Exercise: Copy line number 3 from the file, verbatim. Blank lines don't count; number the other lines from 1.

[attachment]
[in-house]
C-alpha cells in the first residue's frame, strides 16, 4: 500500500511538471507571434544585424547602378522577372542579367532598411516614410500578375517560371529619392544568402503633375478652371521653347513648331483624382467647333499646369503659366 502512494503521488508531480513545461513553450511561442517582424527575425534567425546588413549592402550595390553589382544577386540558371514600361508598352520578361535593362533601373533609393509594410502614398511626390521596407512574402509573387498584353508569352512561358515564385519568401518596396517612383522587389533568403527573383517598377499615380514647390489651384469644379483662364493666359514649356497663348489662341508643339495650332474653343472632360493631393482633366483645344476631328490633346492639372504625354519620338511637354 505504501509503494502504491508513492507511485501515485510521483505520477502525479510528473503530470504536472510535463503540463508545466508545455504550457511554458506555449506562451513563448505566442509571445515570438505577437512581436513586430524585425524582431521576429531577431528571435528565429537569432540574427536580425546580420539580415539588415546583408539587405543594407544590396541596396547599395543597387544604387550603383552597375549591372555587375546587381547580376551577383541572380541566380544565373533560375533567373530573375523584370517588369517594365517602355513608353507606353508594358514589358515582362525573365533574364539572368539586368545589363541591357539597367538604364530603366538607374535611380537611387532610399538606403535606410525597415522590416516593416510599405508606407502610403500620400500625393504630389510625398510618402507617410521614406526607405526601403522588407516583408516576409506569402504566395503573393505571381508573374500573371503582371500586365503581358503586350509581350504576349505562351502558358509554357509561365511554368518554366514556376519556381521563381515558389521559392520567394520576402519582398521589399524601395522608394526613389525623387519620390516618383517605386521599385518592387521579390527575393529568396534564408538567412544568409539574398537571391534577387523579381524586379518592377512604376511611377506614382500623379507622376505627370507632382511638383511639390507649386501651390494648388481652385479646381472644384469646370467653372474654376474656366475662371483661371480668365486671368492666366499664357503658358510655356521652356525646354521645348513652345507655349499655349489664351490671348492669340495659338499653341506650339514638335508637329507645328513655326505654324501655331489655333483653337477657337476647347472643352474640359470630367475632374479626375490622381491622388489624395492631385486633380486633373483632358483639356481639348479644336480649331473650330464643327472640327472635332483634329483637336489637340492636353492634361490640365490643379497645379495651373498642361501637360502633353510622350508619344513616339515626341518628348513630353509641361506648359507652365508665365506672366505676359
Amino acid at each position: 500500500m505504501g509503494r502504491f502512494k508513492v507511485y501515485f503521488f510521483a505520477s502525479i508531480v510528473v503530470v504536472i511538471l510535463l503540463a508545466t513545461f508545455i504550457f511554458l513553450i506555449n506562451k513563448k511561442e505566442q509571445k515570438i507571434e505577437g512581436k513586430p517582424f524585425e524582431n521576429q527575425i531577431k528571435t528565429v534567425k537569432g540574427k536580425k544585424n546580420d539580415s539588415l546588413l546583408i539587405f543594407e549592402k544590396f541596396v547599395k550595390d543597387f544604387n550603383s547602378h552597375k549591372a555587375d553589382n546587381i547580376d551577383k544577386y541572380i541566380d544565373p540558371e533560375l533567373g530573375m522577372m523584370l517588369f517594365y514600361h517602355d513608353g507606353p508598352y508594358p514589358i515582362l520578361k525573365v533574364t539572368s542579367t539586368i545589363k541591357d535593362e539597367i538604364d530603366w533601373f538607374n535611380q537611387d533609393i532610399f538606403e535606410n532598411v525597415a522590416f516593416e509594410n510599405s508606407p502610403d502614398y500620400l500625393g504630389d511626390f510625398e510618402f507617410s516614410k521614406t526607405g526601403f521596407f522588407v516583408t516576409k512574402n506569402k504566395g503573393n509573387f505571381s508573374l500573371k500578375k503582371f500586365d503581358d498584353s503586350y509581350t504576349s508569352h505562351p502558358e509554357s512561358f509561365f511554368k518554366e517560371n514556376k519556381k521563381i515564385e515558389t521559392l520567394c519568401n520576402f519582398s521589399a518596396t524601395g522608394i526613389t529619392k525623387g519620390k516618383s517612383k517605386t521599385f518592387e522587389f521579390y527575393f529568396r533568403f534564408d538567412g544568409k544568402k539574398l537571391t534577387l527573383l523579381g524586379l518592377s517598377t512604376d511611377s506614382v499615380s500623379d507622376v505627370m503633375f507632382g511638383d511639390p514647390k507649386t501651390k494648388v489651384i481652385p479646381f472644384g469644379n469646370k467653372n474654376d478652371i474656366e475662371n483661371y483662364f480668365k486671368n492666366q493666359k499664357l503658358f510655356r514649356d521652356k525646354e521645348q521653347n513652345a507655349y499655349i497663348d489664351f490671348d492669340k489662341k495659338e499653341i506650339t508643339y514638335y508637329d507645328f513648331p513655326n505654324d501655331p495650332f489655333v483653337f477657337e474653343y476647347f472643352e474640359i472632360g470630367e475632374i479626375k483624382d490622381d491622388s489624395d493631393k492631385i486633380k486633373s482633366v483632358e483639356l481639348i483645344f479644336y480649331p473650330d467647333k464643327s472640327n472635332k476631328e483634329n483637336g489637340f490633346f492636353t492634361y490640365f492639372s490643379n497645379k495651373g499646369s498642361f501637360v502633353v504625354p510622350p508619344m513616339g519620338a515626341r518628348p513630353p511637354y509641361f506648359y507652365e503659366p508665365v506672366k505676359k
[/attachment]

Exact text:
Amino acid at each position: 500500500m505504501g509503494r502504491f502512494k508513492v507511485y501515485f503521488f510521483a505520477s502525479i508531480v510528473v503530470v504536472i511538471l510535463l503540463a508545466t513545461f508545455i504550457f511554458l513553450i506555449n506562451k513563448k511561442e505566442q509571445k515570438i507571434e505577437g512581436k513586430p517582424f524585425e524582431n521576429q527575425i531577431k528571435t528565429v534567425k537569432g540574427k536580425k544585424n546580420d539580415s539588415l546588413l546583408i539587405f543594407e549592402k544590396f541596396v547599395k550595390d543597387f544604387n550603383s547602378h552597375k549591372a555587375d553589382n546587381i547580376d551577383k544577386y541572380i541566380d544565373p540558371e533560375l533567373g530573375m522577372m523584370l517588369f517594365y514600361h517602355d513608353g507606353p508598352y508594358p514589358i515582362l520578361k525573365v533574364t539572368s542579367t539586368i545589363k541591357d535593362e539597367i538604364d530603366w533601373f538607374n535611380q537611387d533609393i532610399f538606403e535606410n532598411v525597415a522590416f516593416e509594410n510599405s508606407p502610403d502614398y500620400l500625393g504630389d511626390f510625398e510618402f507617410s516614410k521614406t526607405g526601403f521596407f522588407v516583408t516576409k512574402n506569402k504566395g503573393n509573387f505571381s508573374l500573371k500578375k503582371f500586365d503581358d498584353s503586350y509581350t504576349s508569352h505562351p502558358e509554357s512561358f509561365f511554368k518554366e517560371n514556376k519556381k521563381i515564385e515558389t521559392l520567394c519568401n520576402f519582398s521589399a518596396t524601395g522608394i526613389t529619392k525623387g519620390k516618383s517612383k517605386t521599385f518592387e522587389f521579390y527575393f529568396r533568403f534564408d538567412g544568409k544568402k539574398l537571391t534577387l527573383l523579381g524586379l518592377s517598377t512604376d511611377s506614382v499615380s500623379d507622376v505627370m503633375f507632382g511638383d511639390p514647390k507649386t501651390k494648388v489651384i481652385p479646381f472644384g469644379n469646370k467653372n474654376d478652371i474656366e475662371n483661371y483662364f480668365k486671368n492666366q493666359k499664357l503658358f510655356r514649356d521652356k525646354e521645348q521653347n513652345a507655349y499655349i497663348d489664351f490671348d492669340k489662341k495659338e499653341i506650339t508643339y514638335y508637329d507645328f513648331p513655326n505654324d501655331p495650332f489655333v483653337f477657337e474653343y476647347f472643352e474640359i472632360g470630367e475632374i479626375k483624382d490622381d491622388s489624395d493631393k492631385i486633380k486633373s482633366v483632358e483639356l481639348i483645344f479644336y480649331p473650330d467647333k464643327s472640327n472635332k476631328e483634329n483637336g489637340f490633346f492636353t492634361y490640365f492639372s490643379n497645379k495651373g499646369s498642361f501637360v502633353v504625354p510622350p508619344m513616339g519620338a515626341r518628348p513630353p511637354y509641361f506648359y507652365e503659366p508665365v506672366k505676359k